Five experiments investigated how people use categories to make inductions about objects whose categorisation is uncertain. Normatively, they should consider all the categories the object might be in and use a weighted combination of information from all the categories: bet-hedging. The experiments presented people with simple, artificial categories and asked them to make an induction about a new object that was most likely in one category but possibly in another. The results showed that the majority of people focused on the most likely category in making inductions, although there was a group of consistently normative responders who used information from both categories (about 25% of our college population). Across experiments the overall pattern of results suggests that performance in the task is improved not by understanding the underlying principles of bet-hedging but by increasing the likelihood that multiple categories are in working memory at the time of the induction. We discuss implications for improving everyday inductions.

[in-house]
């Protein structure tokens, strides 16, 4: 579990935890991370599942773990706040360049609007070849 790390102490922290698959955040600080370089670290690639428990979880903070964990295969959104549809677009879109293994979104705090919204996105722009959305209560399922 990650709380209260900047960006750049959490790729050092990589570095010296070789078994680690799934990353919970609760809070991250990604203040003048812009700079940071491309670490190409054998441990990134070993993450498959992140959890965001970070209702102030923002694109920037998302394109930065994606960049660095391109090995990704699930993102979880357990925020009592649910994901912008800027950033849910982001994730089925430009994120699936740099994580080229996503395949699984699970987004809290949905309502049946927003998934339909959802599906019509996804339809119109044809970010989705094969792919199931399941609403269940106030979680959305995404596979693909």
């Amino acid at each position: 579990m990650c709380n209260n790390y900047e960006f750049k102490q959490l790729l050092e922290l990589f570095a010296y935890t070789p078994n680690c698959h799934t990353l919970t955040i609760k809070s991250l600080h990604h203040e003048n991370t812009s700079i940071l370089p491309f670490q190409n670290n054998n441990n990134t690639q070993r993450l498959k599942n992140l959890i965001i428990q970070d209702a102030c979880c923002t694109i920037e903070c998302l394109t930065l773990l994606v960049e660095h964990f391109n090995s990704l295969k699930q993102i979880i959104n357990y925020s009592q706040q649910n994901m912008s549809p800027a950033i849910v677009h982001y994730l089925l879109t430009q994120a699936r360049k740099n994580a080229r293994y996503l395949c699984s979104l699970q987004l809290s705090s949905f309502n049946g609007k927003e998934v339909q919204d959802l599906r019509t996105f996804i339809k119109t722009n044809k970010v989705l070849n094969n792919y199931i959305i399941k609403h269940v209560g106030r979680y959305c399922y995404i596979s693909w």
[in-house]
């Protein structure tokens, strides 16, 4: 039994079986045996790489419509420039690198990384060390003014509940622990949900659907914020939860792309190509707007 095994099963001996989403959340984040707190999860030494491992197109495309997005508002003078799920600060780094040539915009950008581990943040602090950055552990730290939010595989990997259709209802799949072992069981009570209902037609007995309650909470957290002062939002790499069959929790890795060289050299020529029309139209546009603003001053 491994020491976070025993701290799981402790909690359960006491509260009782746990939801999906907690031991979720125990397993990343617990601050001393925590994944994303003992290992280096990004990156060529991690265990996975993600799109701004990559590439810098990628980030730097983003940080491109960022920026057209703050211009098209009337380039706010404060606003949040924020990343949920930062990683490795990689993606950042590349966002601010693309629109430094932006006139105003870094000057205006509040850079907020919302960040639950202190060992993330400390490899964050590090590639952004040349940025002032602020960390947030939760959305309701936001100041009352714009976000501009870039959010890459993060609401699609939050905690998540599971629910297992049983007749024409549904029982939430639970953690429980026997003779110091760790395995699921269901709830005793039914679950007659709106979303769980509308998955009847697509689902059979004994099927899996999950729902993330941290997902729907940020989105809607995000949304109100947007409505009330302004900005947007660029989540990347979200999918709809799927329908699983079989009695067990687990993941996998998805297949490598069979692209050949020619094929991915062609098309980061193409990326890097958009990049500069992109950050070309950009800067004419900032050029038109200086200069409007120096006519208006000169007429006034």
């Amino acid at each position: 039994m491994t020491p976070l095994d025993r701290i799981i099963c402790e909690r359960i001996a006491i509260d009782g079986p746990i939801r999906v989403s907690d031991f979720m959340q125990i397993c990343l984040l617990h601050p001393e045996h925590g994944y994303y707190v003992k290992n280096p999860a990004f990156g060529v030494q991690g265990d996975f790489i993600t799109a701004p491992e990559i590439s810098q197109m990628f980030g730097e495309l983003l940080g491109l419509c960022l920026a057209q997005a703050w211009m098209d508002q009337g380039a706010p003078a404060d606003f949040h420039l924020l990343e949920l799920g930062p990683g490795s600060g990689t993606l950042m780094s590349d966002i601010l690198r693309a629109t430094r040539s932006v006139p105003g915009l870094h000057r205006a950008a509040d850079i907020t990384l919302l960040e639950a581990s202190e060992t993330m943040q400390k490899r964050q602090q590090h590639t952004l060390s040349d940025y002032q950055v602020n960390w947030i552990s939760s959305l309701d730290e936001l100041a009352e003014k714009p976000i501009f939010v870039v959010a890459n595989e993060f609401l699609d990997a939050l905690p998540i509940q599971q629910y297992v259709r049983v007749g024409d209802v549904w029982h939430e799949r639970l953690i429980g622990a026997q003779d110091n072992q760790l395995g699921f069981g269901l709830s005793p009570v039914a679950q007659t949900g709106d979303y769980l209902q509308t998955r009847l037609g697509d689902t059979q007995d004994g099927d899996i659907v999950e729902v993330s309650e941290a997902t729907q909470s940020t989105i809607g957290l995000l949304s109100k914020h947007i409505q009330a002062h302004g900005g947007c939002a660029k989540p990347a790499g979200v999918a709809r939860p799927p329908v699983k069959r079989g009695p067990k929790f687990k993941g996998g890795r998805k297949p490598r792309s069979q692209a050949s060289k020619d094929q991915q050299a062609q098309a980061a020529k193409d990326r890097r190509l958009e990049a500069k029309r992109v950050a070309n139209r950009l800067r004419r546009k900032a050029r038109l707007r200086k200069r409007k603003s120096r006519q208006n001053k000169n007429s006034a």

- Bayesian processes
ASJC Scopus subject areas
- Experimental and Cognitive Psychology
- Psychology (miscellaneous)